After commencement, UNM-Taos graduates hurried to the Sagebrush Inn patio for a reception.
Graduation is a special time in Taos, coming as it does just as winter is turning to spring, new growth is replacing old, and students from Pre-K to the post-doctoral level pause to celebrate their success and contemplate their next move.
This year Jim Gilroy, a well-known and respected biologist and our retired Dean of Instruction who has spent the better part of his life teaching and advocating for students, gave an address to scholarship recipients and Phi Theta Kappa Honor Society inductees at UNM-Taos.
Quoting a past Honor Society president, he spoke of community colleges as being “democracy colleges” in the sense that everyone has an equal opportunity to attend. With open enrollment and tuition that is a fraction of what for-profit colleges and four-year universities require, it’s no wonder that UNM-Taos has seen unprecedented growth in the past 4 years. Taos County residents have come to realize that a community college education can help level the playing field right here at home, where work and family obligations cannot be ignored. Consequently, nearly half of all undergraduates across the country attend “democracy” community colleges, according to the American Association of Community Colleges.
“Whether a student’s goal is to transfer to a four year institution or to immediately join the workforce, community colleges can provide the preparation, training and services that are needed for success,” according to the AACC Fact Sheet.
“But besides the value of attending a democracy college,” Gilroy went on, “we are very fortunate to be attending college in Taos. Taos is a unique community. Taos is a community with distinctly different cultures. Distinctly different beliefs. Distinctly different ideas. What that does for students is that it adds to your ability to be able to cope with complexity. There is something about living in a complex world, and I say this as a biologist: complexity allows you to be very resourceful and be able to adapt. And that is crucial in the evolution of any organism.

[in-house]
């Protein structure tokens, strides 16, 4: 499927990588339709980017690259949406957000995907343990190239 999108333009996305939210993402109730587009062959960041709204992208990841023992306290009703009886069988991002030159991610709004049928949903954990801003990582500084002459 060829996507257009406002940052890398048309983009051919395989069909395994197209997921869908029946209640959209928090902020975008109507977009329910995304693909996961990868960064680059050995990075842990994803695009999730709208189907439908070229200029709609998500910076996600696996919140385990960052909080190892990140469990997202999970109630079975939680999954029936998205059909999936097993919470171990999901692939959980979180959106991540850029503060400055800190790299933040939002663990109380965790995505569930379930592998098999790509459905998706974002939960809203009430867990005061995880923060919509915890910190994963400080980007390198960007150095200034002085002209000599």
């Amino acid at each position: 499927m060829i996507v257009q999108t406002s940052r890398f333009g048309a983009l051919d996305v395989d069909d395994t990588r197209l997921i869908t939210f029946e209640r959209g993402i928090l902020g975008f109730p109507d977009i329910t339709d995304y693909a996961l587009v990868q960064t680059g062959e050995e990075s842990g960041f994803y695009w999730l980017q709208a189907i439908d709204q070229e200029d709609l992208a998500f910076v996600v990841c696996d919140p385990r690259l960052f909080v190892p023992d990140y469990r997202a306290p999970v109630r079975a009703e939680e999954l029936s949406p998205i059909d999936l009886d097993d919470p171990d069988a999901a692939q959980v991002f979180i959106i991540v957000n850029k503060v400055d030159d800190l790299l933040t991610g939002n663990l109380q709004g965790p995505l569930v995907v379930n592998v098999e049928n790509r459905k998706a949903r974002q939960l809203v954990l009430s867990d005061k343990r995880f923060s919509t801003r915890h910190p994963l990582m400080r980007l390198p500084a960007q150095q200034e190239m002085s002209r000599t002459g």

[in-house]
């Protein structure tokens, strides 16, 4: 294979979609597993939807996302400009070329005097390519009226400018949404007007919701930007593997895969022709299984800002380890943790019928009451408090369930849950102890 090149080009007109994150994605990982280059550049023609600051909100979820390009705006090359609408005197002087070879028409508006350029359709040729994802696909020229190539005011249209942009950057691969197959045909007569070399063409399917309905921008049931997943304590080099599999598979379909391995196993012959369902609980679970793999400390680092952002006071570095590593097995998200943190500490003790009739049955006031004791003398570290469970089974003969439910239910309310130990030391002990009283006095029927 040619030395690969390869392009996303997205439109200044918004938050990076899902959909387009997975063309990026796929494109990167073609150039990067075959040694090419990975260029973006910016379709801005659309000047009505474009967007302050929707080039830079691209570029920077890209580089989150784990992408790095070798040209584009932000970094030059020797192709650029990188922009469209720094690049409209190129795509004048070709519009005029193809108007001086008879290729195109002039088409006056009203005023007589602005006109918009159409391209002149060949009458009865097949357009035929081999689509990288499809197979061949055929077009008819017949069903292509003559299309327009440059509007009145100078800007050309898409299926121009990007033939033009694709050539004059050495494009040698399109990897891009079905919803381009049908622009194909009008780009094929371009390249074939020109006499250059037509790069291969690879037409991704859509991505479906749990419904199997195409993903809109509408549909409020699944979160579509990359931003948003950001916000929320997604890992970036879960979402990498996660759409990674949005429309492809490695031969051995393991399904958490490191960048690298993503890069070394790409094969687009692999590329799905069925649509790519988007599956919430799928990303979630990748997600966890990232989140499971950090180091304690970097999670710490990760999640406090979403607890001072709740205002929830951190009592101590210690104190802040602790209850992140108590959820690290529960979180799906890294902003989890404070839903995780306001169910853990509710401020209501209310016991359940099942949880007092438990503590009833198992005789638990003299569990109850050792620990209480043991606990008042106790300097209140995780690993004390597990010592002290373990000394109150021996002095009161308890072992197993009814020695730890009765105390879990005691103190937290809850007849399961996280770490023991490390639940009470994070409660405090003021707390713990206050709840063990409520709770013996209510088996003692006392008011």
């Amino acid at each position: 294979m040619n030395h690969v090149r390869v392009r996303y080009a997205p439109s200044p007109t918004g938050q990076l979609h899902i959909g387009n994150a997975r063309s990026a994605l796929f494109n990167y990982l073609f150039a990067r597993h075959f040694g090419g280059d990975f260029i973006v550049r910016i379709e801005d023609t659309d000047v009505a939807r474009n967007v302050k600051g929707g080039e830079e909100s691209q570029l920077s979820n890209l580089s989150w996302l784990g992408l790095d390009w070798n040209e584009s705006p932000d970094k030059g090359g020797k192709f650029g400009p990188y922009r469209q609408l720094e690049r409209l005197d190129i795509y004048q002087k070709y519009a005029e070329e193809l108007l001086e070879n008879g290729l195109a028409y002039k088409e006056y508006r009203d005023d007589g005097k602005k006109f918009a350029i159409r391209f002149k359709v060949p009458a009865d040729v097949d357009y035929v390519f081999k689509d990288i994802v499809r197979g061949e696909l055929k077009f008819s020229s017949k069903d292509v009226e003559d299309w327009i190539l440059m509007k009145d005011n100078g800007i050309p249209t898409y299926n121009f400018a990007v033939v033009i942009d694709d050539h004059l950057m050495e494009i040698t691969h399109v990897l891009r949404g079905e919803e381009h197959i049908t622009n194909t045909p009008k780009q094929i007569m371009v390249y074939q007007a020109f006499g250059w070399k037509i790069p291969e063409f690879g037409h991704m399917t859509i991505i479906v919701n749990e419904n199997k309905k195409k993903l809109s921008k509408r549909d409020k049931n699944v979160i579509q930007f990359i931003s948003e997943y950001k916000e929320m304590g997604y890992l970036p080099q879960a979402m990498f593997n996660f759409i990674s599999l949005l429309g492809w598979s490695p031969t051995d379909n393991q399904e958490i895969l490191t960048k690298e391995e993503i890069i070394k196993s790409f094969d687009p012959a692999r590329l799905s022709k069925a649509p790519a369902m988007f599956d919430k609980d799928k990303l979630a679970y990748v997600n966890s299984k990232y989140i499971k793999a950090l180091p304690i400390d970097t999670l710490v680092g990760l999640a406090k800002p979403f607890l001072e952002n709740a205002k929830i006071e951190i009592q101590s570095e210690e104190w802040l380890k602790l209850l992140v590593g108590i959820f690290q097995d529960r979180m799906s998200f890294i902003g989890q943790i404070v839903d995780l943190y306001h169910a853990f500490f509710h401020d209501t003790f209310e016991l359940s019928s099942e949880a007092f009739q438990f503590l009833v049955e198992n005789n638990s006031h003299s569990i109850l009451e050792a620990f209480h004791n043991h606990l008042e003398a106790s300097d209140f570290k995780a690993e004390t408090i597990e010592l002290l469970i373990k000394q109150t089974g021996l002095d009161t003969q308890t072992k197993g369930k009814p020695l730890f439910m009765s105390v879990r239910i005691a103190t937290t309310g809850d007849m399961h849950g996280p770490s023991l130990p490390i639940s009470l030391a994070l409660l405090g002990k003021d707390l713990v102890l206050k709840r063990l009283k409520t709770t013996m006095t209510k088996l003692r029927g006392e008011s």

“For the human organism, that means that you have to be creative. Creativity is the cornerstone and source of pride for the Taos community, and I think that is important for the life that you are going to live. Creativity will continually give you things to look forward to, and give you opportunities for you to embrace.
“Some of these have to do with understanding and respect for differences. We live in a world that has gotten to be very fearful of those things that are different from ourselves. But in Taos we have grown up with differences. We feel comfortable with them. We respect and understand them. And that’s something we can offer to the bigger world.
“Taking good care of land and water are critical issues today, particularly in the southwest. Providing wholesome food; food without chemical residue. Food that is produced taking into consideration climate change. And providing quality health care for our community.
“I would hope that from this group there might be some educators in the future; teachers who really care and are really competent.
“Some of you may be involved in politics, both local and national. I think we are tired of the ideological blockages that we experience today. Some of you will create businesses, businesses that we hope are community oriented. Some of you will be involved in sustainable energy. Perhaps one or two might envision an economic system that is a lot more fair, particularly for people who suffer from poverty. We need an economic system that addresses those issues.
“We need to find better solutions for migrants, for refugees. Children who have been in refugee camps for years without education, without healthcare.
“And finally, we must learn to preserve the biosphere that we live in, keeping it wild, keeping it healthy, and keeping it pollution free.
“These are just a handful of issues that, hopefully, some of you will undertake. We are one species on this planet, and we have the unique capability to provide do-able solutions for those problems that we’ve raised.
“An educated mind and a disciplined and creative spirit can make a world of difference, and I think in this room tonight we see the potential that is there.”